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Out of the Morgue
Lock-ups, dumping crackdowns, and biking across the state in 1994
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From the June 19, 2014 Great Bend tribune, a map of key locations from the O.J. Simpson murder trial and of where the 90 minute chase by police of Simpson occurred on June 17. - photo by Tribune file photo

Each week we’ll take a step back into the history of Great Bend through the eyes of reporters past. We’ll reacquaint you with what went into creating the Great Bend of today, and do our best to update you on what “the rest of the story” turned out to be.

On Friday, June 17, 1994, the attention of Americans was diverted from tough issues like child support enforcement, welfare reform, and nuclear weapons testing by China to watch a unique spectacle.  Former NFL great O.J. Simpson starred in a real-life bizarre, slow motion chase along an Interstate in California when a warrant was issued for his arrest in the brutal murders of his former wife, Nicole Brown Simpson, and her boyfriend, Ronald Goldman on June 12.  
“Millions watched the ordeal live on national television.  In Los Angeles, thousands of people lined freeways and city streets and some cheered the former star running back for the NFL’s Buffalo Bills and University of Southern California.
“Clutching a family photo, Simpson was coaxed out of a white Ford Bronco and gave himself up just before 9 p.m.,” Associated Press writer Michael Fleeman wrote.  
So began the national obsession with the Simpson trial which started months later, and continued for months until finally, Simpson was acquitted.
Today, Simpson is in jail, convicted on other charges.   Simpson now resides at Lovestock Correctional Center in Nevada, serving up to 33 years after being convicted of kidnapping and armed robbery in 2008.
On Sunday, June 19, Tribune readers learned Simpson had been placed on suicide watch, in addition to a recap of all the weekend’s events.  

Juvenile lock-up
During the week of June 19, 1994, former editor Chuck Smith reported on the expansion of the Youth Center at Larned, a juvenile detention facility.  
“The spread of juvenile crime across the state of Kansas is taking its toll on state facilities, and one way it is being addressed is with enlargements at juvenile centers,” he wrote.  At the time, Kansas had four youth centers, and all were running over capacity.  YCAL ran from 75-80, but had a capacity only for 60 inmates.  The number of staff members was expected to double.  The expansion would be made possible by remodeling the Meyer Building, and was expected to be complete by September 1 of that year.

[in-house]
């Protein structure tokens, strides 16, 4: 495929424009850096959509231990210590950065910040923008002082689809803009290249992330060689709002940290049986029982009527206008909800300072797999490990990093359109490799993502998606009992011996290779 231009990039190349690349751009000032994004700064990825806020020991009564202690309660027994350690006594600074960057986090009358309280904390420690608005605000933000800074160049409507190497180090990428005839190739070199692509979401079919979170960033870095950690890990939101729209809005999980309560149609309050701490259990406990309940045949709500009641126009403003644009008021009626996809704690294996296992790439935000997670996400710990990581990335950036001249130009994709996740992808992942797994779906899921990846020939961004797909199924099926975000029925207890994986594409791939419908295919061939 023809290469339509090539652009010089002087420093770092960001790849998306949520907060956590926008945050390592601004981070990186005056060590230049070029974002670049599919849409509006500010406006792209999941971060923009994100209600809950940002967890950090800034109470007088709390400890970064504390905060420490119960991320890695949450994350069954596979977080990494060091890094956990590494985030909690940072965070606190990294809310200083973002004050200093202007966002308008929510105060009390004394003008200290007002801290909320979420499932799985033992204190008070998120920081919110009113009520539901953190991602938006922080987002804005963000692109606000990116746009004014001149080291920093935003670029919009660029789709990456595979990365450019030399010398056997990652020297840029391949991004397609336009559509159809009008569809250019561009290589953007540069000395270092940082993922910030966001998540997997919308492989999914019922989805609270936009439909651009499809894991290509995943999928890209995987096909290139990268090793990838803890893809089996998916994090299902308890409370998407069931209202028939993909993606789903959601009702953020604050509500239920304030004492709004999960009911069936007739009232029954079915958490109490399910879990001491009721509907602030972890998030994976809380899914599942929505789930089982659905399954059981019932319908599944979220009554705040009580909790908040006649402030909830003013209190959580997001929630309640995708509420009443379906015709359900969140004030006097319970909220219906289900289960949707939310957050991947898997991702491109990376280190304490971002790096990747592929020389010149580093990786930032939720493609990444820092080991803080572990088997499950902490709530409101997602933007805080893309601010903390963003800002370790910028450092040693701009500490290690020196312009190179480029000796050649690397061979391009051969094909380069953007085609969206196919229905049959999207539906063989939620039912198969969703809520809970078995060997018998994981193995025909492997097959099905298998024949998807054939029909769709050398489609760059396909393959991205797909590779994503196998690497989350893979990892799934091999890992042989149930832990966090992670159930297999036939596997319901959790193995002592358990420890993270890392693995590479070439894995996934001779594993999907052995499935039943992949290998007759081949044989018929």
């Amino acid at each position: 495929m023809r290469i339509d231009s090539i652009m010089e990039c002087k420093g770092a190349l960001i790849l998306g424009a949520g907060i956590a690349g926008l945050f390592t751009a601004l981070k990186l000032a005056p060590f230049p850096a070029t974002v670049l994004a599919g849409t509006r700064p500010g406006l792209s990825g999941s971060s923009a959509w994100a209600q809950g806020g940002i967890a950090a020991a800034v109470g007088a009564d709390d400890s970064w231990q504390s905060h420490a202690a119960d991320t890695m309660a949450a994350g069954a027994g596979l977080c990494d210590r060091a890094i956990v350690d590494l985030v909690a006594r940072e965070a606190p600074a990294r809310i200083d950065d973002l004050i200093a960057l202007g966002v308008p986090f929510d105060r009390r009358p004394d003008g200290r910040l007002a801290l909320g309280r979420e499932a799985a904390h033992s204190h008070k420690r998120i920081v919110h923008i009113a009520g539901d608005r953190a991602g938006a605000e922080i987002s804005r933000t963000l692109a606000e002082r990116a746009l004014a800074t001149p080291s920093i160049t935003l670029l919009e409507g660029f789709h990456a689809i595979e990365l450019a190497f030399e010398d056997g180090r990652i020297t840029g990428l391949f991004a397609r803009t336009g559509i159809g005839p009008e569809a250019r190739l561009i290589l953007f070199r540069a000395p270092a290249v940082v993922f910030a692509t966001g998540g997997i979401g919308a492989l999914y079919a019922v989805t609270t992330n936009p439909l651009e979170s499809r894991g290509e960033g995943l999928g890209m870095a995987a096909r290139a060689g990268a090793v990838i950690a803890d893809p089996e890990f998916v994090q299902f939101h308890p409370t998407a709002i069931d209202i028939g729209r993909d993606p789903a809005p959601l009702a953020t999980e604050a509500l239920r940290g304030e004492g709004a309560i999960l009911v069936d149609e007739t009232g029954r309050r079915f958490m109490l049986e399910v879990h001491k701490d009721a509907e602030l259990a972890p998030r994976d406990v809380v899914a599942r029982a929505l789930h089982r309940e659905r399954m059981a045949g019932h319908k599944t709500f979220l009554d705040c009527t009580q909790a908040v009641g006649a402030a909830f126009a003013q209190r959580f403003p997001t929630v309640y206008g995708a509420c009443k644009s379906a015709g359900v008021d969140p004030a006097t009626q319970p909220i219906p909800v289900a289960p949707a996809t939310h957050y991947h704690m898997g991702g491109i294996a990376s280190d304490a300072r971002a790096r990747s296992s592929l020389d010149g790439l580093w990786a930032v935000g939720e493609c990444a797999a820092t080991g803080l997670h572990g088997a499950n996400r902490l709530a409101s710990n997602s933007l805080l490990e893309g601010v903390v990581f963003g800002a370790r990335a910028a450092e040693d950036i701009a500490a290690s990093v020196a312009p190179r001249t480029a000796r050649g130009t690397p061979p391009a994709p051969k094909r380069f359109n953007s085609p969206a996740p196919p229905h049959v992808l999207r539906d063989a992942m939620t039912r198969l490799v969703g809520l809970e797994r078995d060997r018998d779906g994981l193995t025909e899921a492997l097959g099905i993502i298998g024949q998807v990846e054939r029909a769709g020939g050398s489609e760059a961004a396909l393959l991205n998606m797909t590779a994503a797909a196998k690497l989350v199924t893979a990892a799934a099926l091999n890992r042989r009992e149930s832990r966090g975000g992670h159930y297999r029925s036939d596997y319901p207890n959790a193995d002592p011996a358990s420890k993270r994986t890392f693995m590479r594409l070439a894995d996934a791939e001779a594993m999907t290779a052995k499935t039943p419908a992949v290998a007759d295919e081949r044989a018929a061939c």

In 1995, House Bill 2090 separated the youth center from the Larned State Hospital.  And in 2003, it was expanded again to a 152 bed facility separate from Larned State Hospital.  The name was changed to Larned Juvenile Correctional Facility.  
According to the website, “Specialized programs include substance abuse treatment, programming for youth residents who suffer from a mental illness or developmental delay, anger management, violent offender programs, and sex offender programs. Classes in independent living, parenting and vocation are also offered, and residents attend high school classes at Westside High School, USD # 495 (located within the facility). Medical, psychological and religious services are also provided to residents.”

Boyd dumping
The Barton County Commission discussed ways to solve the problem of illegal dumping west of Boyd.  Closing the road was one possibility. 
“When commissioners surveyed the site last week, they found furniture, appliances, building materials and more had been dumped into the ravine in that hilly pasture country.”
Around Kansas, public sentiment continued to turn against illegal dumps, until finally, a new law was created.
According to the Bureau of Waste Management website, House Bill 2860 went into effect July 1, 2000, allowing Kansas Department of Health and Environment to work with city and county governments to clean up illegal dumps throughout Kansas.
“KDHE is authorized to contribute 75% (up to a maximum of $10,000 per site) with the city or county being responsible for 25% of in-kind services.”
Still, illegal dumping is still a problem in the state.  In February of 2014, Kansas City set up 19 surveillance cameras around the city to catch what turned out to be hundreds of illegal dumpers in the act, according to a story on KCTV 5 news.  Illegal dumping continues to be an ongoing problem in rural areas too.

It was time for the 1994 Biking Across Kansas tour.  Tribune was the beginning, and bikers would end their ride in Saturday in La Cygne.
Fast forward 20 years.  Last week, the Tribune’s editor in chief, Dale Hogg, rode BAK.  Despite nasty weather during the leg that brought bikers into Ellinwood this year, his spirits couldn’t be dampened.  “Not only was it Bike Across Kansas, at times it was Party Across Kansas,” he was heard to say in the newsroom upon returning on Monday.